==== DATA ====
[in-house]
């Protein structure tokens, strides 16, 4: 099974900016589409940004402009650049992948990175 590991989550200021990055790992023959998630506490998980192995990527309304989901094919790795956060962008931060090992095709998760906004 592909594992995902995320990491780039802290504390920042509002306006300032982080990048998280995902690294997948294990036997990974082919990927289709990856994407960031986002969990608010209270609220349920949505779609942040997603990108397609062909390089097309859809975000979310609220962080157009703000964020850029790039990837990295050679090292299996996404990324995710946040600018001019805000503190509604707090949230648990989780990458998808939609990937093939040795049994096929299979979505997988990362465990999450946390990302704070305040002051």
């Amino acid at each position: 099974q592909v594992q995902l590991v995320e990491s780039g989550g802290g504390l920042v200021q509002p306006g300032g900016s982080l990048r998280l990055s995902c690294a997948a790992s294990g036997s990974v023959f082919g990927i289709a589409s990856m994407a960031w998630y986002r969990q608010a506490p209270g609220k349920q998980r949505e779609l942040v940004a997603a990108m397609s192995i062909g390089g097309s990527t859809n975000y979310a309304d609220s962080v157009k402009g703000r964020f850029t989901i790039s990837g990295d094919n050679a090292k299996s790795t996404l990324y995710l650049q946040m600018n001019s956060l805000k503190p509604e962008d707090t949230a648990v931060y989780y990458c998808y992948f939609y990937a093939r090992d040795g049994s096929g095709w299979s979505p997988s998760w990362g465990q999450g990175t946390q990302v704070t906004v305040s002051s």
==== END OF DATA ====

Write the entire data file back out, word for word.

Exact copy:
[in-house]
């Protein structure tokens, strides 16, 4: 099974900016589409940004402009650049992948990175 590991989550200021990055790992023959998630506490998980192995990527309304989901094919790795956060962008931060090992095709998760906004 592909594992995902995320990491780039802290504390920042509002306006300032982080990048998280995902690294997948294990036997990974082919990927289709990856994407960031986002969990608010209270609220349920949505779609942040997603990108397609062909390089097309859809975000979310609220962080157009703000964020850029790039990837990295050679090292299996996404990324995710946040600018001019805000503190509604707090949230648990989780990458998808939609990937093939040795049994096929299979979505997988990362465990999450946390990302704070305040002051």
């Amino acid at each position: 099974q592909v594992q995902l590991v995320e990491s780039g989550g802290g504390l920042v200021q509002p306006g300032g900016s982080l990048r998280l990055s995902c690294a997948a790992s294990g036997s990974v023959f082919g990927i289709a589409s990856m994407a960031w998630y986002r969990q608010a506490p209270g609220k349920q998980r949505e779609l942040v940004a997603a990108m397609s192995i062909g390089g097309s990527t859809n975000y979310a309304d609220s962080v157009k402009g703000r964020f850029t989901i790039s990837g990295d094919n050679a090292k299996s790795t996404l990324y995710l650049q946040m600018n001019s956060l805000k503190p509604e962008d707090t949230a648990v931060y989780y990458c998808y992948f939609y990937a093939r090992d040795g049994s096929g095709w299979s979505p997988s998760w990362g465990q999450g990175t946390q990302v704070t906004v305040s002051s």